To gather information about school climate in the 2007 National Indian Education Study (NIES), school teachers and principals were asked questions about school curriculum and activities. These included the extent to which American Indian/Alaska Native traditions and culture were integrated into the academic curriculum and the frequency of visits by community representatives to share such traditions and culture.
In this indicator, school density refers to the percentage of American Indian/Alaska Native students enrolled. Low-density schools are schools in which American Indians/Alaska Natives account for less than 25 percent of the total enrollment. High-density schools are schools in which American Indians/ Alaska Natives account for 25 percent or more of the total enrollment.
Teachers were asked about the extent to which they integrated American Indian/Alaska Native culture and history into their curriculum. When compared to 4th- and 8th-grade American Indian/Alaska Native students attending low-density schools, higher percentages of students attending high-density schools had teachers who reported that they integrated American Indian/Alaska Native culture and history into their curriculum at least once a week.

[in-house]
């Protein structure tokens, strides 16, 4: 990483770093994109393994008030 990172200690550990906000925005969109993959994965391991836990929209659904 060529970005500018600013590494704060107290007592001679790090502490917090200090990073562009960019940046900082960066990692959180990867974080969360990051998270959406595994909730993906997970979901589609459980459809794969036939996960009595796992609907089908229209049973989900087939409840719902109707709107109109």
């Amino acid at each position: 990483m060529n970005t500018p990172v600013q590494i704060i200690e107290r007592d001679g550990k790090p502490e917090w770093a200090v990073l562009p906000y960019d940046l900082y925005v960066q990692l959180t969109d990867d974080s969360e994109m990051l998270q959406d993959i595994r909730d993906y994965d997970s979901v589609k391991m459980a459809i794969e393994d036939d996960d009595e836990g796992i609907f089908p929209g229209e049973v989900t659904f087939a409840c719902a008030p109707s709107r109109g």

At grade 4, school administrators of 31 percent of students attending high-density schools reported that representatives from the American Indian/ Alaska Native community visited their schools to share traditions and culture three or more times in the school year, compared to 9 percent in low-density schools. A similar pattern between high-density schools and low-density schools was seen at grade 8. Administrators of 26 percent of 8th-grade students attending high-density schools reported that opportunities for tribal or community representatives to share traditions or culture occurred three or more times in the school year, compared to 7 percent for low-density schools.
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